One of our clients noticed that his website wasn’t showing up on smartphones and other mobile devices. The problem was that his website used Adobe’s Flash which doesn’t render properly or at all on some mobile devices. We describe a solution in this first of a two-part series.
Adobe Flash (formerly from MacroMedia) is a mature and dominate technology platform for showing animation on and providing high-end user interfaces for websites. Before smartphones, Flash could claim upwards of 99% browser penetration.
Flash’s penetration has been poor with smartphones. Up until recently, no smartphone supported Flash, and even today, only a limited number of smartphones support all the core features of Flash.
With the growing dominance of mobile smartphones, some companies whose websites rely on Flash are realizing that they cannot adequately reach their customer base. Companies that invested tidy sums in making their website into state-of-the-art user experiences are finding that a growing number of their customers are unable to interact with their sites from Flash-incompatible smartphones.
This is a problem that will eventually get corrected. While there seems to be some political posturing between Adobe and Apple with regards to bringing Flash to the iPhone, Adobe and ARM, the processor company behind most smartphones, are wrapping up a technology collaboration announced in November 2008 to bring Flash to most other ARM-powered devices by late 2009 or early 2010, and we are already seeing the results of that collaboration. We think it is clear that Apple will be forced to tag along at the end of the day.
Which smartphones support Flash? Basically, the iPhone browser does not while some of its apps do, the Palm Pre is about to, and all the Android 2.0 devices such as Motorola’s Droid and Google’s Nexus One do and will. Unfortunately, there are more iPhones than anything else, so this presents serious problems for existing websites that utilize Flash.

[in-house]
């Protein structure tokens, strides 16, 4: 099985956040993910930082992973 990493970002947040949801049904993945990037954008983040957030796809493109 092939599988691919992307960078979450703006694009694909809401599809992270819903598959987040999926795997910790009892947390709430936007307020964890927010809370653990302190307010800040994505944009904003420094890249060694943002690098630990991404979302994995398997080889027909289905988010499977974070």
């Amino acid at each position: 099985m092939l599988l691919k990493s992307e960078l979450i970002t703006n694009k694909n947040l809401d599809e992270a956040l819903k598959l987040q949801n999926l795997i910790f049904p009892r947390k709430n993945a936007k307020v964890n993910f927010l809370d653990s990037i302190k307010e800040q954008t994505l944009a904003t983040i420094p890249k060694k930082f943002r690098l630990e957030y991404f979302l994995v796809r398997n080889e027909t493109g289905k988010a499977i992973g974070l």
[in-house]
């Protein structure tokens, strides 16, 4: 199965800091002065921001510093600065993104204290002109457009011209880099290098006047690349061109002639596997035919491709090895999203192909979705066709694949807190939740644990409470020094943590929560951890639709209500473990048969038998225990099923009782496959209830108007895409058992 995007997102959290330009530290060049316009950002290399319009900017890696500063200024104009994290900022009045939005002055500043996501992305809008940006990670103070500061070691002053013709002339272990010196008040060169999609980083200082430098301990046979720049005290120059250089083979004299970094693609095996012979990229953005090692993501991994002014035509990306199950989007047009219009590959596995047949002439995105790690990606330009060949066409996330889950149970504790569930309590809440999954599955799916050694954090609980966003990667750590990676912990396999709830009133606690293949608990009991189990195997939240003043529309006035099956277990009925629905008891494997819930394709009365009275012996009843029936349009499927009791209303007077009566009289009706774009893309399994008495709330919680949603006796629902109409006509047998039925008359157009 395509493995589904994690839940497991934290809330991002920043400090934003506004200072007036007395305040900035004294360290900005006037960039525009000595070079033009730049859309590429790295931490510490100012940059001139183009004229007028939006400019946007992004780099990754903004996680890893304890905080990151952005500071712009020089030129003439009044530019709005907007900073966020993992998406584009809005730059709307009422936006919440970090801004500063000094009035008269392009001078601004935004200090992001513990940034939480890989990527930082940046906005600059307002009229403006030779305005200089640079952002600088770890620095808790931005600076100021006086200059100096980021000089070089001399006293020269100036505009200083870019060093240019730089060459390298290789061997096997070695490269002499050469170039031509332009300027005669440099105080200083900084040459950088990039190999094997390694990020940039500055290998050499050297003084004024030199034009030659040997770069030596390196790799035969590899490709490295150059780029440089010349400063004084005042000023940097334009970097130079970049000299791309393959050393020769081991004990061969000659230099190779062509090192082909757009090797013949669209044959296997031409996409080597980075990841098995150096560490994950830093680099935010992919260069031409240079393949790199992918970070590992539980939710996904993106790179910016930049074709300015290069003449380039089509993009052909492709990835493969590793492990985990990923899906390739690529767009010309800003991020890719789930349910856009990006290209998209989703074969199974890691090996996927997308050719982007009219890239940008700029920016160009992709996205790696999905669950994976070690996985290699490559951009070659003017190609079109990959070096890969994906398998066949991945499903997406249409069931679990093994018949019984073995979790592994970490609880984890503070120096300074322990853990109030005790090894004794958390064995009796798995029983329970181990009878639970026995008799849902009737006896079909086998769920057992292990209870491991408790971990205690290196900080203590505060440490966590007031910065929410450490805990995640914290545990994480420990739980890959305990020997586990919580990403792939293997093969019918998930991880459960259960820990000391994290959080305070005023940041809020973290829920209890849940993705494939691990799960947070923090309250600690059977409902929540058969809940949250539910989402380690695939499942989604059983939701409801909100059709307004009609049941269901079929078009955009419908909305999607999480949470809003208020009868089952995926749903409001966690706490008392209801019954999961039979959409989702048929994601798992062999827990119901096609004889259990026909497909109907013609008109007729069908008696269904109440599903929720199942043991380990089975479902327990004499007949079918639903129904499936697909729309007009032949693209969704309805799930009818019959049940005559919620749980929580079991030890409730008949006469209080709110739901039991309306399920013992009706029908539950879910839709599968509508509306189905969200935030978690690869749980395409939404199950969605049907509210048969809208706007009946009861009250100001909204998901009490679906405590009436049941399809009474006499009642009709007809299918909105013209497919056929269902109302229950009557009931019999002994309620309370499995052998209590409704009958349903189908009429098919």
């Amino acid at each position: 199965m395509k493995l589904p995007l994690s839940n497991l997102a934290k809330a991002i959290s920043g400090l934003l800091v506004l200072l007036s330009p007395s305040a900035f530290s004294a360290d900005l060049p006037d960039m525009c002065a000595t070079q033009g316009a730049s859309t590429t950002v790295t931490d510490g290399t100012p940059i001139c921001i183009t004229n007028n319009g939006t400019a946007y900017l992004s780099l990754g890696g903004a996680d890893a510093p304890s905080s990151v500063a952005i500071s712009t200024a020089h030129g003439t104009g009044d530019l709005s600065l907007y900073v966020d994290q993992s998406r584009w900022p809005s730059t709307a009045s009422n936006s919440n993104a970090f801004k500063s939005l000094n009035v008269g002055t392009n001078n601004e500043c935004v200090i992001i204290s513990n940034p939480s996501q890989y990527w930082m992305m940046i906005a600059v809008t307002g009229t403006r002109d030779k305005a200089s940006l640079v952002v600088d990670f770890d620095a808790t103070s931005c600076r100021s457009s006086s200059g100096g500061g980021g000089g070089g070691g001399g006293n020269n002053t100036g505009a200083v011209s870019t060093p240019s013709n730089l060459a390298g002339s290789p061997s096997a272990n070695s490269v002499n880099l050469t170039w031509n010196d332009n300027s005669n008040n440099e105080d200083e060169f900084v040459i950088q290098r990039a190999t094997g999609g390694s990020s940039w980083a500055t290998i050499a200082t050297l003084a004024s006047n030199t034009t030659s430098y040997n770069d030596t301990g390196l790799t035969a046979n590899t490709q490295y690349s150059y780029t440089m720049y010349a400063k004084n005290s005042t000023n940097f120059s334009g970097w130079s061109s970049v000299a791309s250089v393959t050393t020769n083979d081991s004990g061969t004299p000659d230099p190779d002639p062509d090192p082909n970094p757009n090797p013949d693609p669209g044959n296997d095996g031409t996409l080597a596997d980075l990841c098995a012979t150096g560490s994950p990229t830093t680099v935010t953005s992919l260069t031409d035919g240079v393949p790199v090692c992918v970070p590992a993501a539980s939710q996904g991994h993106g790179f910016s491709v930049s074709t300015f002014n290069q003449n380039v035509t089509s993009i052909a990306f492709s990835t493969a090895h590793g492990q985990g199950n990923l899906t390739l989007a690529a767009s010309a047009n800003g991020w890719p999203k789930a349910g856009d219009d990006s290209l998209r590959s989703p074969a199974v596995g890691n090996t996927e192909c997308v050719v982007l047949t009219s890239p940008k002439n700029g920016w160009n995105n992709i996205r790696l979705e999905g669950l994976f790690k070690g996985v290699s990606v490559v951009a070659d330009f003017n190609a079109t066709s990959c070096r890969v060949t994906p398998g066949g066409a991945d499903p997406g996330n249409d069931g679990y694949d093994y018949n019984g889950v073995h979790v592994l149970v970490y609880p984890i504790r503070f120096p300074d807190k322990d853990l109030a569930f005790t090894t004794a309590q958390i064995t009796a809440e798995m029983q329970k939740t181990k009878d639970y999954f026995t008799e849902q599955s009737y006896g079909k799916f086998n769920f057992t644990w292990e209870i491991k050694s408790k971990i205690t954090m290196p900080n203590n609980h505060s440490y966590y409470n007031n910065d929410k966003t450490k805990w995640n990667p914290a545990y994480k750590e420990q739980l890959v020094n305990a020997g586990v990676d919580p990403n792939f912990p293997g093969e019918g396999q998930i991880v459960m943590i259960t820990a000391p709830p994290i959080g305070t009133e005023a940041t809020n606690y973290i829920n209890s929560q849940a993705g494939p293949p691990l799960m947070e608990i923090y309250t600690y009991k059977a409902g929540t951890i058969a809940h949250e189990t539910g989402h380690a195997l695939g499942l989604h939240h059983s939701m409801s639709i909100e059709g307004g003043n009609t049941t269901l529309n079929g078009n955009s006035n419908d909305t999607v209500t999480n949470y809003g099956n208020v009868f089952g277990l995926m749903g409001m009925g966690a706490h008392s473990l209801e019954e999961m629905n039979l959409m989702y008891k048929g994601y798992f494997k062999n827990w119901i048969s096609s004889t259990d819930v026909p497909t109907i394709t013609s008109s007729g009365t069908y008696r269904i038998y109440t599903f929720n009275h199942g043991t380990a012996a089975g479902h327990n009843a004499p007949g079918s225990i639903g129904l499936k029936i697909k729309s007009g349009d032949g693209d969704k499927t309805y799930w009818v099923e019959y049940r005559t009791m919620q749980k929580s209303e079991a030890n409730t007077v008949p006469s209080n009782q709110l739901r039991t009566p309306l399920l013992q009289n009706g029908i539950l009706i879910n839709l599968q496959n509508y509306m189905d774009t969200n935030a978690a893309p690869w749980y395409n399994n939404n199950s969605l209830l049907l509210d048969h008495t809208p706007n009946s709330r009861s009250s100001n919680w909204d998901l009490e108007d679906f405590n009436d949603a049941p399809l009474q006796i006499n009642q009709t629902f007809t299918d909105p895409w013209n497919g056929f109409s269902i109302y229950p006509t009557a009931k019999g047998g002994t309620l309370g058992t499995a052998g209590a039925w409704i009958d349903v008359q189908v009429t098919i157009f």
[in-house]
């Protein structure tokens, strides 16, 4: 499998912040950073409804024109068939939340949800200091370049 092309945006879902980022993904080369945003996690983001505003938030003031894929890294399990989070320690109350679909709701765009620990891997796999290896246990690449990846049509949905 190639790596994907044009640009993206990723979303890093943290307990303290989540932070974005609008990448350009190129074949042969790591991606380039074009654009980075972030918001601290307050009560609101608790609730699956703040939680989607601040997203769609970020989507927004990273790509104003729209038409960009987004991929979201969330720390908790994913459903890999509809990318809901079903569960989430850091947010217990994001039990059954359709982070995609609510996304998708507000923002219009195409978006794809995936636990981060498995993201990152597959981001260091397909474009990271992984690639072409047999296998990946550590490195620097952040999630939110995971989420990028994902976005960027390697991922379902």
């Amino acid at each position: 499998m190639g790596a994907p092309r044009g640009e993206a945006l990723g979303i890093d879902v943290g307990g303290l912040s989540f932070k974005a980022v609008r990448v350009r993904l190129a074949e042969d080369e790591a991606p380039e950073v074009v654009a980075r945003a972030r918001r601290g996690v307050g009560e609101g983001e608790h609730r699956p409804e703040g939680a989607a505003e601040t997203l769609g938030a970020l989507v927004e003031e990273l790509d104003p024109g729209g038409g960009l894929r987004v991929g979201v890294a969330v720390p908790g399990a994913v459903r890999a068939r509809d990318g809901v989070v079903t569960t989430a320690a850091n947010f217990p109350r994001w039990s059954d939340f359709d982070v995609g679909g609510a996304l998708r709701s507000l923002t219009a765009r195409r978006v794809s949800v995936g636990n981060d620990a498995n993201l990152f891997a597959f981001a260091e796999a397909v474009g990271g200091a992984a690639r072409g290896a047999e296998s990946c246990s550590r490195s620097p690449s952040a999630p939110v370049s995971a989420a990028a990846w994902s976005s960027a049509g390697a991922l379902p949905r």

If a website has just one or a few small Flash elements for effect but most of the site including the home page is non-Flash, e.g. HTML, then it would show the occasional blank space where the Flash animation would go. If a website’s home page or other web pages are completely Flash, or if the website relies solely on Flash for site navigation, then it may be mostly unusable.
In either case, the website would benefit from having some non-Flash-based alternatives dropped in and activated when a Flash player is not available. While the alternatives make not be as “flashy” (sorry), this quick solution will make a website more smartphone compatible.
DataPlex engineers know how to install alternatives to Flash into a website. Contact us for more information.
There is another, more clever technical solution which keeps some if not all of the “flashiness.” You can read about here in Part II (coming February 2010).